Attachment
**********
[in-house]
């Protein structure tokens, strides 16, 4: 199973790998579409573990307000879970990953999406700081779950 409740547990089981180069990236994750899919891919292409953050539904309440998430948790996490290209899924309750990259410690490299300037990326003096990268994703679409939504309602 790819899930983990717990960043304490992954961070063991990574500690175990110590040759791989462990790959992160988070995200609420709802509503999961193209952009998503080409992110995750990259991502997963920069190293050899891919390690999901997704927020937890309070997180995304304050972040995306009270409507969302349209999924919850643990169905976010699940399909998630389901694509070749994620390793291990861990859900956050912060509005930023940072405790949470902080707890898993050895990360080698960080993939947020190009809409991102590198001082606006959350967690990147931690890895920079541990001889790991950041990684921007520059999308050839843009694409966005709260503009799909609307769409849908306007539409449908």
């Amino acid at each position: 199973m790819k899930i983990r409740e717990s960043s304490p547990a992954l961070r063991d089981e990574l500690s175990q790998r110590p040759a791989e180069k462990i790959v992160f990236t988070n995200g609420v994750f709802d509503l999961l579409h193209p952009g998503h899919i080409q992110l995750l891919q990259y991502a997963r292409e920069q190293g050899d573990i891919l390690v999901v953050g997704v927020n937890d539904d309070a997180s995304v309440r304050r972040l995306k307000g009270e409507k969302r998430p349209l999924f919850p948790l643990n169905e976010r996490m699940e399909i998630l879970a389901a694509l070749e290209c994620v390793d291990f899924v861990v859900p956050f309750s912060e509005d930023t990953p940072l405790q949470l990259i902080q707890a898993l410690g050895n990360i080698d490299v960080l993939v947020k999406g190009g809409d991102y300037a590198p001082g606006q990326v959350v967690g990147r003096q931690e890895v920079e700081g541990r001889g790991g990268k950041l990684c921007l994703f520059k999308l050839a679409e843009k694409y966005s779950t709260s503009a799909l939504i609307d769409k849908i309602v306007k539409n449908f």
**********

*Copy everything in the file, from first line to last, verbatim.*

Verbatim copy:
[in-house]
């Protein structure tokens, strides 16, 4: 199973790998579409573990307000879970990953999406700081779950 409740547990089981180069990236994750899919891919292409953050539904309440998430948790996490290209899924309750990259410690490299300037990326003096990268994703679409939504309602 790819899930983990717990960043304490992954961070063991990574500690175990110590040759791989462990790959992160988070995200609420709802509503999961193209952009998503080409992110995750990259991502997963920069190293050899891919390690999901997704927020937890309070997180995304304050972040995306009270409507969302349209999924919850643990169905976010699940399909998630389901694509070749994620390793291990861990859900956050912060509005930023940072405790949470902080707890898993050895990360080698960080993939947020190009809409991102590198001082606006959350967690990147931690890895920079541990001889790991950041990684921007520059999308050839843009694409966005709260503009799909609307769409849908306007539409449908």
């Amino acid at each position: 199973m790819k899930i983990r409740e717990s960043s304490p547990a992954l961070r063991d089981e990574l500690s175990q790998r110590p040759a791989e180069k462990i790959v992160f990236t988070n995200g609420v994750f709802d509503l999961l579409h193209p952009g998503h899919i080409q992110l995750l891919q990259y991502a997963r292409e920069q190293g050899d573990i891919l390690v999901v953050g997704v927020n937890d539904d309070a997180s995304v309440r304050r972040l995306k307000g009270e409507k969302r998430p349209l999924f919850p948790l643990n169905e976010r996490m699940e399909i998630l879970a389901a694509l070749e290209c994620v390793d291990f899924v861990v859900p956050f309750s912060e509005d930023t990953p940072l405790q949470l990259i902080q707890a898993l410690g050895n990360i080698d490299v960080l993939v947020k999406g190009g809409d991102y300037a590198p001082g606006q990326v959350v967690g990147r003096q931690e890895v920079e700081g541990r001889g790991g990268k950041l990684c921007l994703f520059k999308l050839a679409e843009k694409y966005s779950t709260s503009a799909l939504i609307d769409k849908i309602v306007k539409n449908f």